New report explores the change in use of green space following COVID-19 lockdown and initial easing of lockdown

Issued: Mon, 12 Oct 2020 16:05:00 BST

Published 12th October 2020

A report published today finds that pre-existing socio-economic inequalities in use of green and open spaces may have been made worse by the COVID-19 lockdown and restrictions.

The report, which was led by Rich Mitchell and Jon Olsen from the MRC/CSO Social and Public Health Sciences Unit found that:

  • Use of green and open spaces was polarised during lockdown – some people increased their frequency of visits and time spent outside, but many made fewer or no visits;
  • The most marked reduction in time spent in green and open spaces was amongst older people;
  • Socio-economic inequalities in use of green and open spaces existing before lockdown – lockdown did not reduce these and may have made them worse;
  • For those that did make use of green and open spaces they reported that it has benefited their mental health.

The report was prepared for the Public Health Scotland Social and Systems Environment & Spaces Group which brings together stakeholders from national and local government, health boards, academia and third sector. The Group are bringing together evidence on how our responses to the COVID-19 pandemic are affecting our environment and spaces, how people interact with these spaces and how this impacts on people’s health and wellbeing, and using this to inform national and local responses to policy and practice.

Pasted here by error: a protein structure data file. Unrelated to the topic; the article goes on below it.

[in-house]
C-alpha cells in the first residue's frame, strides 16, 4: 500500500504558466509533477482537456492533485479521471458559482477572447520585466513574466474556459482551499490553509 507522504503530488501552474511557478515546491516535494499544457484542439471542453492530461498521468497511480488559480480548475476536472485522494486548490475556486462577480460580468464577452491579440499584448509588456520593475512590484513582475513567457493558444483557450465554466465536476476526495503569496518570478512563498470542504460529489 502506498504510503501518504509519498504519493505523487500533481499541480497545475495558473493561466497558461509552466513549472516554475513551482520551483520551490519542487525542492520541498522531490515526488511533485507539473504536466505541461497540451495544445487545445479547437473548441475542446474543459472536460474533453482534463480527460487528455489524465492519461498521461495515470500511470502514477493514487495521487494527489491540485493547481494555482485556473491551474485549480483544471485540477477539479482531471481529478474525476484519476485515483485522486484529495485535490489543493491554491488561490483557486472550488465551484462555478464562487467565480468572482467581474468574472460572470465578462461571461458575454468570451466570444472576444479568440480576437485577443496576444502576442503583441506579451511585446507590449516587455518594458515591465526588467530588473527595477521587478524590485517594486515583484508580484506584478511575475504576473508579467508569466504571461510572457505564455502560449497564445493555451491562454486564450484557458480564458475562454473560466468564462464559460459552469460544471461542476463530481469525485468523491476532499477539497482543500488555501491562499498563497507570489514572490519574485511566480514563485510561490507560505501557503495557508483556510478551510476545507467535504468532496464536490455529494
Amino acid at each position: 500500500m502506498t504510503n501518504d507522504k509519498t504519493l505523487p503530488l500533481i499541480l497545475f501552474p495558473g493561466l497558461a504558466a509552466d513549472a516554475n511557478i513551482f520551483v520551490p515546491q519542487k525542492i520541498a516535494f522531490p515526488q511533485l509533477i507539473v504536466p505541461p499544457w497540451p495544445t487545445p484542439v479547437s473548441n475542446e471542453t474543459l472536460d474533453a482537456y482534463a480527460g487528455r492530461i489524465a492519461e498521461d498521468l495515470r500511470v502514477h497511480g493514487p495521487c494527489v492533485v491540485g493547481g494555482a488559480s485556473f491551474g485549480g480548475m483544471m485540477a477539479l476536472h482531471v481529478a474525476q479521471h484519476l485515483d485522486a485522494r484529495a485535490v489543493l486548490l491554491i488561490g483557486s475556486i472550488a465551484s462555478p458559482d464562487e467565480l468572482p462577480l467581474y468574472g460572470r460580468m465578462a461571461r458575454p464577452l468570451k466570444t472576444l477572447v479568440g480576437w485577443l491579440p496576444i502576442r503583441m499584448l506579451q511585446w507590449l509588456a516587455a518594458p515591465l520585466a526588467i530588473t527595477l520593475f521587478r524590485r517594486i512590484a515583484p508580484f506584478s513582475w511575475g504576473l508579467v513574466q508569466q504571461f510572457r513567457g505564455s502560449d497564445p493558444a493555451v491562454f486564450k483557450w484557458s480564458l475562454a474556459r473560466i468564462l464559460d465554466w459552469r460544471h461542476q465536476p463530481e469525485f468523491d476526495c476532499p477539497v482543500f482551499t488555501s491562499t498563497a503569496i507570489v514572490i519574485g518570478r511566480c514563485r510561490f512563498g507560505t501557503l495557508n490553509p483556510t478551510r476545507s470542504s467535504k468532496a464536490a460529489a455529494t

Initial recommendations from the SSR Environment and Spaces Group based on this report are that national and local government, health boards and third sector organisations should:

  • Recognise that not everyone used outdoor spaces more as a result of lockdown. There were marked falls in use amongst some groups, most notably older people. These will lead to widening health inequalities if positive action is not taken;
  • Action is needed to redress the marked reduction in use by older people during lockdown;
  • Action is needed to redress the underlying socio-economic inequalities in access to, and use of, public and private open spaces;
  • Recognise that those who do use open spaces feel the benefit on their mental health and these spaces are an essential resource for community wellbeing, Action is needed to protect green and open spaces as an essential resource for community wellbeing, and they should be prioritised in any future fiscal squeeze.

Read the Official report from Social & System Recovery - Environment and Spaces Group.


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